Bandits

By Bashir Bello

KANO — A Lecturer and Deputy Dean in the Faculty of Law, Bayero University Kano, BUK, Dr. Nuhu Idris has said that a corrupt judge is more harmful to society than a bandit.

This was as he said 80 percent of corrupt practices in the judicial system were carried out by the administrative supporting staff of the judiciary which tends to dent the image of the sector.

Dr. Idris stated this during a one-day continuing legal education training on the Administration of Criminal Justice Law, ACJL 2019, and other anti-corruption legislative frameworks organized by the Kano State branch of the International Federation of Women Lawyers, FIDA with support from the MacArthur Foundation.

According to him, “the corruption in the Judiciary system can be divided into two namely administrative and operational. The bulk of the corruption, 80 percent is that by the administrative supporting staff but the perception of the society is that the judges are corrupt unknowing to them that it is the administrative components that made the system look like a more corrupt system.

“About 20 percent of the indices were from the judicial. That too is high because it is an institution that we expect to be zero tolerance for corruption. A judge is a person of a higher caliber and should be respected and expected to be trustworthy.

“All mechanisms for the disciplinary action are there but not put to use. Most of the judicial staff are going unpunished not because there is no law in place to punish them but because the political will to punish them is lacking. That’s why people are looking at the judiciary as a system without checks.

“The way out to prevent the corrupt practice in the Judiciary is autonomy for the Judiciary. Let the Judiciary be independent, their financial autonomy must be granted if you want to see changes. Because when you have a corrupt judge, is more harmful and dangerous in the society than a bandit,” he noted.

He continued when he said Kano State is yet to fully implement the provisions by the ACJL citing instance with the case of a late school pupil, little Hanifa Abubakar where the killers were taken to the Magistrate court by police with First Information Report, FIR.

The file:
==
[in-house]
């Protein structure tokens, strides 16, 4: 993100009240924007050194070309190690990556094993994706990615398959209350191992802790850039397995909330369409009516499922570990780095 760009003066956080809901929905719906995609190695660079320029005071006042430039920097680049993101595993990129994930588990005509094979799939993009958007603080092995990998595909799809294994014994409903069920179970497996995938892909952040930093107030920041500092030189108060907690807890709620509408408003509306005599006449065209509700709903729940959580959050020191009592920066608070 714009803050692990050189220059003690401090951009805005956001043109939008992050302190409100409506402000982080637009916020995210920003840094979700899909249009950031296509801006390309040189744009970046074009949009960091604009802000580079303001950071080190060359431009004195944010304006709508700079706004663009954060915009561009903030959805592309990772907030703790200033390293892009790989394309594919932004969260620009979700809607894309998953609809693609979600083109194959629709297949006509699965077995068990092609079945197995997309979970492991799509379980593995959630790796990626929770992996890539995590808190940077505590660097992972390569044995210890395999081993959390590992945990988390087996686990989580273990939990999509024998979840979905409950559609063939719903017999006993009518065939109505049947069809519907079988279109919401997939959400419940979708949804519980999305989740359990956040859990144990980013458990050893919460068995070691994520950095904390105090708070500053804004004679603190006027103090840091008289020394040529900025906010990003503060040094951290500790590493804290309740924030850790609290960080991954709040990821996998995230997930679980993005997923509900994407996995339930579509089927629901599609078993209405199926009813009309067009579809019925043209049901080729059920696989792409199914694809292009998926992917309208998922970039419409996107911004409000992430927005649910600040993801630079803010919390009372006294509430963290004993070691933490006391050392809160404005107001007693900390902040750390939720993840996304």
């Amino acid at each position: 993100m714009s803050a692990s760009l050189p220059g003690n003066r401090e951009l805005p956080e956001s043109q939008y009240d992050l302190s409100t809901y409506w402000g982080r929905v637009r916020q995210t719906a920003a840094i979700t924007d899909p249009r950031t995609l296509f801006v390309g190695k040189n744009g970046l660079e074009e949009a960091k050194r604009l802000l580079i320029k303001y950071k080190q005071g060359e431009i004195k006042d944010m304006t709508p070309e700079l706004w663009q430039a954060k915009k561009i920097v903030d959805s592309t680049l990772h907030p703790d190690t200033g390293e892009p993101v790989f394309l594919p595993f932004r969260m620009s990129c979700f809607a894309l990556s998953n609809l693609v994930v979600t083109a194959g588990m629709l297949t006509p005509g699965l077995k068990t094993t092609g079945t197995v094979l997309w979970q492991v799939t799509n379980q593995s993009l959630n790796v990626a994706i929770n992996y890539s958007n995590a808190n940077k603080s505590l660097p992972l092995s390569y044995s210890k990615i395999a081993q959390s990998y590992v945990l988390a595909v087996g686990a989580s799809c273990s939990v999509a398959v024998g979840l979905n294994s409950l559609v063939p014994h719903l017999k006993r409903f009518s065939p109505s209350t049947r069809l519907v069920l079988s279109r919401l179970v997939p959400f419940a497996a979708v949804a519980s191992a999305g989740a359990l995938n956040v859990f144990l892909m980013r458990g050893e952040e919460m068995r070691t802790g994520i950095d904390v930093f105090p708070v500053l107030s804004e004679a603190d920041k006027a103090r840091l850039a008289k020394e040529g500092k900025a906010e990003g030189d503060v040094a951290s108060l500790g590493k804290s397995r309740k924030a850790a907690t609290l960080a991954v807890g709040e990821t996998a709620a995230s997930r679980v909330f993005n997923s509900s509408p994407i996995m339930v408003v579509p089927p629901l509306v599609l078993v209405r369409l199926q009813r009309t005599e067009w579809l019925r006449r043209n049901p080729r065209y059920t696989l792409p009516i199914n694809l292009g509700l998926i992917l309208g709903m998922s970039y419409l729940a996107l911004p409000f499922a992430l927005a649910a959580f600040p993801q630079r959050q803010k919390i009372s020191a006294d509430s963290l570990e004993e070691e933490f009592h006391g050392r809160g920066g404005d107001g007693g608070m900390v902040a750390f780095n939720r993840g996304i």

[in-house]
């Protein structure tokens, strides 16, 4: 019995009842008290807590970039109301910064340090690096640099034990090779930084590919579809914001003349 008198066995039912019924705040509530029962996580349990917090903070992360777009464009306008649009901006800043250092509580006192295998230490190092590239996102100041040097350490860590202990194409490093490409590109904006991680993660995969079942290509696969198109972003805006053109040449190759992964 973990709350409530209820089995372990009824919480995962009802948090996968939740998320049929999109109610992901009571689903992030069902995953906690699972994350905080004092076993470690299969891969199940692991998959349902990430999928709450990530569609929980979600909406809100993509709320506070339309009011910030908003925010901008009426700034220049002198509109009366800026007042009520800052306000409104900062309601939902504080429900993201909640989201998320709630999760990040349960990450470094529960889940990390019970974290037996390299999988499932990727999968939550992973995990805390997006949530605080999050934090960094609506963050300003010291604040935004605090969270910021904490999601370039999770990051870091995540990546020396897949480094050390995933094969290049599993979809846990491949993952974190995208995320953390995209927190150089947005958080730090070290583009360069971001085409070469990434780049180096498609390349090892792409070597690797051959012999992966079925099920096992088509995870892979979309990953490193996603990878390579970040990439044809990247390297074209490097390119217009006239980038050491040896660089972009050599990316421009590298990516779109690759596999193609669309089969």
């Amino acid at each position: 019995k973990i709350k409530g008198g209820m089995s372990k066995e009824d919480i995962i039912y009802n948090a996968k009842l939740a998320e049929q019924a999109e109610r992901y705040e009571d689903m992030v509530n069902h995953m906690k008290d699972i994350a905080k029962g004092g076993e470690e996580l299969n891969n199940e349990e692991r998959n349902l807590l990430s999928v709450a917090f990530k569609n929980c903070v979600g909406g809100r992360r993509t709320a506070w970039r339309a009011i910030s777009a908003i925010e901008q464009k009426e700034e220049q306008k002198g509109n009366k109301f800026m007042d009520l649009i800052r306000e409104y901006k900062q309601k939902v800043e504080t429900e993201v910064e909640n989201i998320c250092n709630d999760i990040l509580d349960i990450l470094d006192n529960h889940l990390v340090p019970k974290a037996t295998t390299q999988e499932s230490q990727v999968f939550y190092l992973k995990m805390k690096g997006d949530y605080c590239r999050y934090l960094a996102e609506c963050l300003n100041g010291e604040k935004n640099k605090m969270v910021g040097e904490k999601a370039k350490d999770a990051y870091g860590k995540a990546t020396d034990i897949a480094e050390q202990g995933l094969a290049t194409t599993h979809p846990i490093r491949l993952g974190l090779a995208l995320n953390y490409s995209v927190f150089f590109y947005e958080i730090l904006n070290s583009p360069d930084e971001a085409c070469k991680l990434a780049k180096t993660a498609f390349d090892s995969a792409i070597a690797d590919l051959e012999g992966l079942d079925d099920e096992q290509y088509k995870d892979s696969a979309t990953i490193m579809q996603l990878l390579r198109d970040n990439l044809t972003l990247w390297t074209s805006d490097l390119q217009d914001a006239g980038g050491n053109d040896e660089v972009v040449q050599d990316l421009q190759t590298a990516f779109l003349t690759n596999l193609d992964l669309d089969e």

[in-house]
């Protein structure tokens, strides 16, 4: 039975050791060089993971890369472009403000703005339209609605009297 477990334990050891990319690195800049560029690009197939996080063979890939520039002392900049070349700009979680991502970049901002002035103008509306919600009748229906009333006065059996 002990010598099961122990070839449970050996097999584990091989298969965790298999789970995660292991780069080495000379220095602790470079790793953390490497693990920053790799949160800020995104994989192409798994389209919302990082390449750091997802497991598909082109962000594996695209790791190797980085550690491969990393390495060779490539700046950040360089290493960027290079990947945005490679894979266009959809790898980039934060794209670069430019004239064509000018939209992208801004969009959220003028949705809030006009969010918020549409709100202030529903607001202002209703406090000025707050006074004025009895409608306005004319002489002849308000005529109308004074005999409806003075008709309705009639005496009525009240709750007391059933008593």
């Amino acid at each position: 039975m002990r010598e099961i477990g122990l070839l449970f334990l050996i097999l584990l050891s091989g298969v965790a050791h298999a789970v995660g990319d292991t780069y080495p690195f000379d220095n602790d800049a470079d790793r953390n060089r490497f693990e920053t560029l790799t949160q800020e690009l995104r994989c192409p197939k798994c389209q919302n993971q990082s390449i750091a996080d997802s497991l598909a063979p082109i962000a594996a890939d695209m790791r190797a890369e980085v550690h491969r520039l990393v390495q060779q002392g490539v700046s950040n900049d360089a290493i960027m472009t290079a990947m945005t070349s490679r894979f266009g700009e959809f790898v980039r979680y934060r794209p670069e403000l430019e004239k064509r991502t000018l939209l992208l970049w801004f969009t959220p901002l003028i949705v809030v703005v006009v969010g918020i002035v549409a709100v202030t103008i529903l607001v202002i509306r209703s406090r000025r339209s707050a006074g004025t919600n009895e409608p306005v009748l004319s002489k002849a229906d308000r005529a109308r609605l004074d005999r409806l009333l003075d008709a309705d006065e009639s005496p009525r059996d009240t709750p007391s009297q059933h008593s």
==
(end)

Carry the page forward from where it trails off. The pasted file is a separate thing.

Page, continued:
“By May 2019 when the ACJL law was enacted in Kano State, we are supposed to change our method of presenting suspect in court, especially in such high profile cases, murder, robbery, rape … If the police want to take such person to court, they shouldn’t do that with FIR but go with an application that we are conducting the investigation on this person and so we need time to complete investigation. Because by constitution we can’t detain him in the cell for more than two days, we want the court to remand him for so and so days to enable us to conclude our investigation.

“Kano was yet to come to terms with the provision of law. They are still trying and battling to come to terms with the provision,” Idris however noted.

Earlier, the Program Officer, FIDA /Mac Arthur Project, Bar. Fatima Ahmad said the activity was organized for members of the International Federation of Women Lawyers (FIDA) from across the Bar, Bench, and the Criminal Justice Sector to increase the possibility of effective utilization and strengthening of the Criminal Justice system to reduce corruption as well as to improve the Governments ability to effectively respond to corruption.

Bar. Ahmad added that the activity was also aimed at strengthening the capacity of the Female Legal Professionals to actively enforce core elements of the ACJL and other Anti-Corruption Legislative frameworks in the State to reduce Corruption.

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